Football fraternity concerned over S.League's new age restrictions
When S.League chief executive Lim Chin revealed new age restrictions for the upcoming 2015 season, the general reaction in the local football fraternity was that of surprise and shock.
The new measures, reported by The New Paper yesterday, will limit S.League clubs to only five players over the age of 30 in a 22-man squad, while three players will have to be aged 25 or under.
If clubs register only 20 players, then only four are allowed to be over 30, while two must be under 25.
The move, which is only applicable to local players, was made in a bid to encourage clubs to blood younger footballers.
Alex Weaver, coach of Warriors FC, the newly crowned Great Eastern-Yeo's S.League champions, was caught off guard by the new rules.
"It's taken me by surprise, to be honest," said the Englishman yesterday.
"I saw it in the papers and it's a little bit disappointing that we only found out about this through the media."
While clubs now face a frantic off-season to reorganise their squads in light of the announcement, the biggest concern lies with the players.
"The older players like Hasan Sunny, Shi Jiayi and Indra Sahdan and the rest, they've played for Singapore and have played at the highest level for years, and they can still play for a few more years," said Weaver.
"And now some of them are going to have to make way, so that's a concern for my team."
The 37-year-old also felt that the new measures came too suddenly.
"What I would have liked to see happen was for it to be announced now, but implemented only in 2016, not next season.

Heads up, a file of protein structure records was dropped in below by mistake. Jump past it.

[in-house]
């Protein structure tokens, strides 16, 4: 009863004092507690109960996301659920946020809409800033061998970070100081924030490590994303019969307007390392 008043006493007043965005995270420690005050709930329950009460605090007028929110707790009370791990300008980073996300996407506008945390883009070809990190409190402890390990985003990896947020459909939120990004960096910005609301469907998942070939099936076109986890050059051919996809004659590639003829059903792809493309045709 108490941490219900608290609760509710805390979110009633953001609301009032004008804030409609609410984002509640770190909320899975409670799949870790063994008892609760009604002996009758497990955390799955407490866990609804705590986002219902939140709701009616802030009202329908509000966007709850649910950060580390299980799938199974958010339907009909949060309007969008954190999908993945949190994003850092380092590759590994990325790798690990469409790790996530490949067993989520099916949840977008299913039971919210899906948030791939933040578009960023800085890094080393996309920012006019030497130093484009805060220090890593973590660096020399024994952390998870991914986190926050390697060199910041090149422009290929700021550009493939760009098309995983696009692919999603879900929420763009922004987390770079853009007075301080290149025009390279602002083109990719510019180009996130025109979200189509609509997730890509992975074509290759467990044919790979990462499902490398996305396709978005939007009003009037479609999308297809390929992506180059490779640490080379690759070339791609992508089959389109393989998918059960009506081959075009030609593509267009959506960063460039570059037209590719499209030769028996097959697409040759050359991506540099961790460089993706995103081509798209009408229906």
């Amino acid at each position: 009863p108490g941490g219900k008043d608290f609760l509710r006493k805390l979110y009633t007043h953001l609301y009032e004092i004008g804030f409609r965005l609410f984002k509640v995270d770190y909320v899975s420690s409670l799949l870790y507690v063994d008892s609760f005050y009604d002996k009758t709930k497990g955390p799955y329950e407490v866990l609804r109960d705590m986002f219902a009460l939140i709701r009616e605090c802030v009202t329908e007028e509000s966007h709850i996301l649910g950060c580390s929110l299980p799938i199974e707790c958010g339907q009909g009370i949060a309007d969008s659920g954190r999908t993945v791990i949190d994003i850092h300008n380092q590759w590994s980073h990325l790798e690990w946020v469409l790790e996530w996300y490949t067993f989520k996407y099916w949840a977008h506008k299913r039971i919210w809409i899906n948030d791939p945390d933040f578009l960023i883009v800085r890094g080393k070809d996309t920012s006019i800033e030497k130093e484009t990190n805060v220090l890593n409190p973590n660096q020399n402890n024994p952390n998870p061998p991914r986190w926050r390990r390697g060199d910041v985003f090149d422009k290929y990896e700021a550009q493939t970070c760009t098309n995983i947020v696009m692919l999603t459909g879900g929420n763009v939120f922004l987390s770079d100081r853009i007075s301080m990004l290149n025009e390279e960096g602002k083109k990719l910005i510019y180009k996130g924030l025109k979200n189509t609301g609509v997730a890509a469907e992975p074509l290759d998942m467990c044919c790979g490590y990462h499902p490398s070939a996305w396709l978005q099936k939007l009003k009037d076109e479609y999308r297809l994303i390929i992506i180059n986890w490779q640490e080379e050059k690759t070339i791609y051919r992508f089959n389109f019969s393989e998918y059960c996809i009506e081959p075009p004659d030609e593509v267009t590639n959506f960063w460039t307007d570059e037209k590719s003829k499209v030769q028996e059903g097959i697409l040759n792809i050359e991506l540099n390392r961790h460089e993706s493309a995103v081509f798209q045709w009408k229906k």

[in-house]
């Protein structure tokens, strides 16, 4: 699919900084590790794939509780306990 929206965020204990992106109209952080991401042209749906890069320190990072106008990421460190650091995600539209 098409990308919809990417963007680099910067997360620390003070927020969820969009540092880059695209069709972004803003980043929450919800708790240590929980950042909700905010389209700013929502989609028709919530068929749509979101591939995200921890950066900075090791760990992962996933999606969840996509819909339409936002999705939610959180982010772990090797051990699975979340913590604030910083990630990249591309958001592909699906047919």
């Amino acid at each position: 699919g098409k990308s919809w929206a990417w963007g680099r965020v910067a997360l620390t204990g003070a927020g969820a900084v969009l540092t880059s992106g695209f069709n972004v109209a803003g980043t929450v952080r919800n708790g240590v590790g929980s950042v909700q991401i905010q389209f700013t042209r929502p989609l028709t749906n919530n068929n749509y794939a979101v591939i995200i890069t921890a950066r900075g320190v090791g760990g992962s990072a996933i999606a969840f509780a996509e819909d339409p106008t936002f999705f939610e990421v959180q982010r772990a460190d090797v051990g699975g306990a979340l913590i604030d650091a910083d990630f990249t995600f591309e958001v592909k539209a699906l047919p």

"I think that the S.League should have helped us along the way."
The biggest change for the 2015 Great Eastern-Yeo's S.League season will be the reduction in the number of teams from 12 to 10.
Tanjong Pagar will sit out next year, while Woodlands Wellington will merge with Hougang United.
The new passing mark for the 2.4km fitness test has also gone from 10 minutes to 9min 45sec.
But the age restrictions worry former Hougang United coach Johana Johari.
He believes the S.League needs to improve the whole youth development structure before any tangible results can be seen on the big stage.
"What they're doing here, it's not a bad move, but it's not ideal due to the small talent pool that we have. It's too drastic," he said.
"We need to invest more effort into the Prime League, and make it a good, nurturing and competitive arena for younger players to develop.
"Only then will they have what it takes to play in the S.League. If they do that, then the standard of the S.League will improve.
"We now have only three Centres of Excellence operated by the Warriors, Home United and Balestier Khalsa, so something needs to be done about that first."
However, newly-retired striker Aleksandar Duric feels that the measures do have their merits in the long run, although he is concerned for players on the wrong side of 30.
"It's time to improve the league. It's good for the younger guys, in one way they'll be able to have more opportunities to grow as footballers," said the 44-year-old.
"For both the younger and older players, they'll realise that they'll have to work harder, and competition will be tough.
"It's good because I feel that some players really need to wake up and start performing."
"But it's hard for the older guys. Some will find it hard, and some will be let go, so that's a worry," he added.
"But let's support the S.League. If it will help the clubs and bring more fans into stadiums, then that's good."
"What I would have liked to see happen was for it to be announced now, but implemented only in 2016, not next season."
— Warriors FC coach Alex Weaver on the plan to limit players aged over 30 in the S.League
"What they’re doing here, it’s not a bad move, but it’s not ideal due to the small talent pool that we have. It’s too drastic."
— Former Hougang United coach Johana Johari on the age restrictions
"For both the younger and older players, they’ll realise that they’ll have to work harder, and competition will be tough."
— Aleksandar Duric, supporting the age limitations